Unrepresentative and corrupt, Parliament continued to be dominated by pensioners and placemen, and under the influence of Fitzgibbon and Foster, two Irishmen and two bigots, it refused to advance further on the path of concession. Even Charlemont and flood would not join emancipation with parliamentary reform, and while willing to safeguard Catholic liberty and property would give Catholics no political power. But this attitude of intolerance and exclusion could not be indefinitely maintained. The French Revolution was in progress, and a young and powerful republic had arisen preaching the rights of man, the iniquity of class distinctions and religious persecution, and proclaiming its readiness to aid all nations who were oppressed and desired to be free. These attractive doctrines rapidly seized on men's minds, and Ireland did not escape the contagion. The Ulster Presbyterians celebrated with enthusiasm the fall of the Bastille, and in 1791 founded the Society of United Irishmen, having as the two chief planks in its programme Parliamentary reform and Catholic Emancipation. The Catholics and Dissenters, so long divided by religious antagonism, were coming together, and if they made a united demand for equal rights for all Irishmen, without distinction of creed, the ascendency of the Episcopalian Protestants, who were but a tenth of the population, must necessarily disappear. Yet the selfish and corrupt junta who ruled the Parliament, and ruled Ireland, would not yield an inch of ground, and only under the strongest pressure from England was an act passed in 1792 admitting Catholics to the Bar, legalizing marriages between Catholics and Protestants, and allowing Catholic schools to be set up without the necessity of obtaining the permission of a Protestant bishop.

Such grudging concessions irritated rather than appeased in the existing temper of the Catholic body. To consider their position and take measures for the future the Catholic Committee had delegates appointed by the different parishes in Ireland, and in December, 1792, a Catholic convention commenced its sittings in Dublin. By the Protestant bigots it was derisively called the Back Lane Parliament, and every effort was made to discredit its proceedings and identify it with sedition. Fitzgibbon excited the fears of the Protestant landlords by declaring that the repeal of the penal code would involve the repeal of the Act of Settlement, and invalidate the titles by which they held their lands. The Catholic convention, however, went on unheeding, and turning with contempt from the Dublin Parliament sent delegates with a petition to London. The relations between Catholics and Dissenters were then so friendly that Keogh became a United Irishman, and a Protestant barrister named Theobald Wolfe Tone, the ablest of the United Irishmen, became secretary to the Catholic Committee. And when the Catholic delegates on their way to London passed through Belfast, their carriage was drawn through the streets by Presbyterians amid thunders of applause. Had the Prime Minister, Pitt, advised the king to receive the Catholics coldly, he would certainly have earned the goodwill of a small clique in Ireland, to whom their own interests were everything and the interests of England little. But he would have intensified disaffection among nine-tenths of the Irish people and this at a time when the French had beheaded their king, hurled back the Prussian attack at Valmy, conquered Belgium, and, maddened with enthusiasm for liberty and with hatred of monarchy, were about to declare war on England. The king graciously received the Catholics, and Pitt and Dundas, the Home Secretary, warned the Irish junta that the time for concessions had come, and that if rebellion broke out in Ireland, Protestant ascendency would not be supported by British arms. And then these Protestants, whom Fitzgibbon and the viceroy painted as ready to die rather than yield quietly, gave way; and in 1793 a bill was passed giving the Catholics the parliamentary and municipal franchise, and admitting them to the university and to office. They were still excluded from Parliament and from the higher offices, and from being king's counsel, but in all other respects they were placed on a level with Protestants. In the Commons Foster spoke and voted against the Bill. In the Lords, though not opposing it, Fitzgibbon spoiled the effect of the concession by a bitter speech, and by having an Act passed declaring the Catholic convention illegal, and prohibiting all such conventions, Catholic or otherwise, in the future.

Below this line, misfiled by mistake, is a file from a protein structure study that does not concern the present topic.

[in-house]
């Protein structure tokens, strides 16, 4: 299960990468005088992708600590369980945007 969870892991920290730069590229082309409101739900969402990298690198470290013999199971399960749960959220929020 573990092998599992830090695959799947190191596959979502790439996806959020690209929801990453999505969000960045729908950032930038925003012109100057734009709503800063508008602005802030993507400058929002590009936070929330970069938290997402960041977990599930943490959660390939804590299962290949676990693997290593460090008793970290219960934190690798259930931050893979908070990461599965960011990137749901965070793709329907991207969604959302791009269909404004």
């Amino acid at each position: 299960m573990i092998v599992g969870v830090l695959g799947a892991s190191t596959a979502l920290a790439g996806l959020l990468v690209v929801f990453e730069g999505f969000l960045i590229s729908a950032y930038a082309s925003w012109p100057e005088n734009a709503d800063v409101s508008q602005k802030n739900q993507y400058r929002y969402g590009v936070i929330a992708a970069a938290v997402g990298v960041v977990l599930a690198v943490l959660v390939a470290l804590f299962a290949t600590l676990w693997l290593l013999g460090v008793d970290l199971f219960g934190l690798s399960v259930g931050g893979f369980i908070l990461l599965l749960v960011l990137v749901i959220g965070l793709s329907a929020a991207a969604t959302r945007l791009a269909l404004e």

Relief from so many disabilities left the Catholics almost free. Few of them were affected by exclusion from the higher offices, fewer still by exclusion from the inner Bar; and Liberal Protestants would always be found ready to voice Catholic interests in Parliament if they owed their seats to Catholic votes. Besides, in the better temper of the times, it was certain that these last relics of the penal code would soon disappear. Meantime what was needed was a sympathetic and impartial administration of the law. But with Fitzgibbon the guiding spirit of Irish government this was impossible. The grandson of a Catholic peasant, he hated Catholics and seized upon every occasion to cover them and their religion with insults. Autocratic and overbearing, he commanded rather than persuaded, and since he became attorney-general in 1783, his influence in Irish government was immense. His action on the regency question in 1789 procured him the special favour of the king and of Pitt, and he became a peer and Lord Chancellor. It was one of the anomalies of the Irish constitution that a change of measures did not involve a change of men, and hence the viceroy and the chief secretary, who had opposed all concessions to Catholics, were retained in office, and Fitzgibbon was still left as if to prevent further concessions and to nullify what had been done.